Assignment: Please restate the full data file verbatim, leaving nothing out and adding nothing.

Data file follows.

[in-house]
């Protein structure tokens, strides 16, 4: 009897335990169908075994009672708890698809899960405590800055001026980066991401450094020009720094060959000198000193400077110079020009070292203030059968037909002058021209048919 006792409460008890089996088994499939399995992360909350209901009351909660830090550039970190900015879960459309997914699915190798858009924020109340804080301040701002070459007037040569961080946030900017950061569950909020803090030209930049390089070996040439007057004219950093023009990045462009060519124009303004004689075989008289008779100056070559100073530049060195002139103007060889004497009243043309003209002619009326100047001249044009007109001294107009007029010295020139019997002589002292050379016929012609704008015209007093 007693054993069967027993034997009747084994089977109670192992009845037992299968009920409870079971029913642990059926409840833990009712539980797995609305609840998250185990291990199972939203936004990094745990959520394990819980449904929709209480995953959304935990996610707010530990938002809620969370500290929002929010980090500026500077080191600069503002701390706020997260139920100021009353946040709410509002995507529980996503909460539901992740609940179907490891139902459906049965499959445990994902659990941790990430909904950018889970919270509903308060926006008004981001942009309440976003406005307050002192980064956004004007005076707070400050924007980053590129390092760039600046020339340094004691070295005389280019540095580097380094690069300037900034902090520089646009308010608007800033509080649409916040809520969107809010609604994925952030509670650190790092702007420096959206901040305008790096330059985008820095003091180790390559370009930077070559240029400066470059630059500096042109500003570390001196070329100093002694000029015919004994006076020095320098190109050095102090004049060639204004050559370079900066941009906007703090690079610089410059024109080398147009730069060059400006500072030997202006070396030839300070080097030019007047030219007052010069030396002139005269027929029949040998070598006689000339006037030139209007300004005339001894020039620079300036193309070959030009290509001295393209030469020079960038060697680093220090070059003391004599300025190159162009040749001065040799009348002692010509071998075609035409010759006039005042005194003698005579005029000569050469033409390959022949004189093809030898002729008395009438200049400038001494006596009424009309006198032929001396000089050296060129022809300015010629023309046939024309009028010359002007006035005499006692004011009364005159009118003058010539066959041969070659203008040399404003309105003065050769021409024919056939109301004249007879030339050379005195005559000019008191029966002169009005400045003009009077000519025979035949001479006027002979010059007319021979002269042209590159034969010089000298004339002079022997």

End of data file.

[in-house]
């Protein structure tokens, strides 16, 4: 009897335990169908075994009672708890698809899960405590800055001026980066991401450094020009720094060959000198000193400077110079020009070292203030059968037909002058021209048919 006792409460008890089996088994499939399995992360909350209901009351909660830090550039970190900015879960459309997914699915190798858009924020109340804080301040701002070459007037040569961080946030900017950061569950909020803090030209930049390089070996040439007057004219950093023009990045462009060519124009303004004689075989008289008779100056070559100073530049060195002139103007060889004497009243043309003209002619009326100047001249044009007109001294107009007029010295020139019997002589002292050379016929012609704008015209007093 007693054993069967027993034997009747084994089977109670192992009845037992299968009920409870079971029913642990059926409840833990009712539980797995609305609840998250185990291990199972939203936004990094745990959520394990819980449904929709209480995953959304935990996610707010530990938002809620969370500290929002929010980090500026500077080191600069503002701390706020997260139920100021009353946040709410509002995507529980996503909460539901992740609940179907490891139902459906049965499959445990994902659990941790990430909904950018889970919270509903308060926006008004981001942009309440976003406005307050002192980064956004004007005076707070400050924007980053590129390092760039600046020339340094004691070295005389280019540095580097380094690069300037900034902090520089646009308010608007800033509080649409916040809520969107809010609604994925952030509670650190790092702007420096959206901040305008790096330059985008820095003091180790390559370009930077070559240029400066470059630059500096042109500003570390001196070329100093002694000029015919004994006076020095320098190109050095102090004049060639204004050559370079900066941009906007703090690079610089410059024109080398147009730069060059400006500072030997202006070396030839300070080097030019007047030219007052010069030396002139005269027929029949040998070598006689000339006037030139209007300004005339001894020039620079300036193309070959030009290509001295393209030469020079960038060697680093220090070059003391004599300025190159162009040749001065040799009348002692010509071998075609035409010759006039005042005194003698005579005029000569050469033409390959022949004189093809030898002729008395009438200049400038001494006596009424009309006198032929001396000089050296060129022809300015010629023309046939024309009028010359002007006035005499006692004011009364005159009118003058010539066959041969070659203008040399404003309105003065050769021409024919056939109301004249007879030339050379005195005559000019008191029966002169009005400045003009009077000519025979035949001479006027002979010059007319021979002269042209590159034969010089000298004339002079022997």